“Tell me about yourself?” is a tricky question. How long does one speak about themselves? Some of us could go on for days! Use two minutes as a guide for how long to spend on question.
A structure that can be useful is to cover your:
- - Education
- - Experience
- - Interests outside of work
The focus should be on the education and experience, the last point is just to provide more information on yourself and to give the interviewer comfort that you will be able to relate well to the other staff. When discussing your education and experience, start with the item that comes first chronologically and work your way towards the present. When, “walking” through your resume, spend more time on the roles that relate to the role you are applying for. This question resembles the previous one, but it is a good idea to go into more detail.
Prior to the interview, it is a good idea to think of what your strongest competencies are and how they match to the role. This will help with several questions including:
- - What are your strengths?
- - What appeals to you about the role?
- - What attributes make you a strong candidate?
6) What you should not mention
While it is important to make your case for the role, what you don’t say is equally important. Any negative comments regarding past employers could really count against you. The topic of salary can also be challenging. It is generally not advisable to raise salary or other benefit questions at the first interview. The general rule is that anything related to remuneration should be raised by the interviewer.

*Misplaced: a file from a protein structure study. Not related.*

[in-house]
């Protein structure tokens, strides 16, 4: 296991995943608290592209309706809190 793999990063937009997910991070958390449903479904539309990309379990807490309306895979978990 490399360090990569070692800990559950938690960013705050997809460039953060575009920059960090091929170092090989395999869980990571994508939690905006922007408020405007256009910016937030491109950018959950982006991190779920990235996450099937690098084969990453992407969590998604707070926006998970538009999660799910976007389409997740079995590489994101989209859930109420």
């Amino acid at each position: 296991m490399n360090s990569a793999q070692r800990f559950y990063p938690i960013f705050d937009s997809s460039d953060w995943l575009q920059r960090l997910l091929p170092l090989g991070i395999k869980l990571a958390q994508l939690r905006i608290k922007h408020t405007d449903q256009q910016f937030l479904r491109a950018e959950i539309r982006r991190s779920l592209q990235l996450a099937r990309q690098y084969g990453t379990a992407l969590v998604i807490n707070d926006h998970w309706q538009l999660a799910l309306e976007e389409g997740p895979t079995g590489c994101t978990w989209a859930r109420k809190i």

Having your own good questions about the organisation or role demonstrates that you understand the industry or the challenges facing the role. Asking what would be expected from you in the first 30 and 90 days in the role, can be helpful to understand exactly what is entailed.
7) Finally, remember to enjoy the game
Equipped with preparation and practice you will be in a good position to face your next interview. Bear in mind that you are interviewing the organisation as much as they are interviewing you! This will give you confidence and help you lose some of those natural interview nerves when you enter the interview room.
Article by Karen Lewitton. "Originally posted on FlexCareers" firstname.lastname@example.org, www.mciinstitute.edu.au